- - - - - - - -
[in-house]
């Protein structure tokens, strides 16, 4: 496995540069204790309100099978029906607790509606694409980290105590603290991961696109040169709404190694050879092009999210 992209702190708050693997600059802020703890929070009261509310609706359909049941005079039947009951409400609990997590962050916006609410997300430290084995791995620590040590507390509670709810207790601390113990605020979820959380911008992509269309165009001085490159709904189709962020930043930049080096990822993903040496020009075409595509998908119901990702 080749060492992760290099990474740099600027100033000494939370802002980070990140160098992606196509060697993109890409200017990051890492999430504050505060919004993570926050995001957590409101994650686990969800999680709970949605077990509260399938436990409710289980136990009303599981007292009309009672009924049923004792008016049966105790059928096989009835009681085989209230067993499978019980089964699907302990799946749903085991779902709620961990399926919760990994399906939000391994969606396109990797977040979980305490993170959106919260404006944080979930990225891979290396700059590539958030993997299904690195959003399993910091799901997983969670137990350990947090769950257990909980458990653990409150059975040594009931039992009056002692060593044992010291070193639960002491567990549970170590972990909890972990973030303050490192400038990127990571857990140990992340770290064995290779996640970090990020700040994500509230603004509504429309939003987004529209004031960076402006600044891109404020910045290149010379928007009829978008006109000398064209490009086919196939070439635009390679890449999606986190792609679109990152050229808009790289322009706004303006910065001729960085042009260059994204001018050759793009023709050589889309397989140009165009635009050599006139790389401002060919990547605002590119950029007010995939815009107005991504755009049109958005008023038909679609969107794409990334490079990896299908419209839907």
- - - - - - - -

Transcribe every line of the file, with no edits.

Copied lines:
[in-house]
């Protein structure tokens, strides 16, 4: 496995540069204790309100099978029906607790509606694409980290105590603290991961696109040169709404190694050879092009999210 992209702190708050693997600059802020703890929070009261509310609706359909049941005079039947009951409400609990997590962050916006609410997300430290084995791995620590040590507390509670709810207790601390113990605020979820959380911008992509269309165009001085490159709904189709962020930043930049080096990822993903040496020009075409595509998908119901990702 080749060492992760290099990474740099600027100033000494939370802002980070990140160098992606196509060697993109890409200017990051890492999430504050505060919004993570926050995001957590409101994650686990969800999680709970949605077990509260399938436990409710289980136990009303599981007292009309009672009924049923004792008016049966105790059928096989009835009681085989209230067993499978019980089964699907302990799946749903085991779902709620961990399926919760990994399906939000391994969606396109990797977040979980305490993170959106919260404006944080979930990225891979290396700059590539958030993997299904690195959003399993910091799901997983969670137990350990947090769950257990909980458990653990409150059975040594009931039992009056002692060593044992010291070193639960002491567990549970170590972990909890972990973030303050490192400038990127990571857990140990992340770290064995290779996640970090990020700040994500509230603004509504429309939003987004529209004031960076402006600044891109404020910045290149010379928007009829978008006109000398064209490009086919196939070439635009390679890449999606986190792609679109990152050229808009790289322009706004303006910065001729960085042009260059994204001018050759793009023709050589889309397989140009165009635009050599006139790389401002060919990547605002590119950029007010995939815009107005991504755009049109958005008023038909679609969107794409990334490079990896299908419209839907």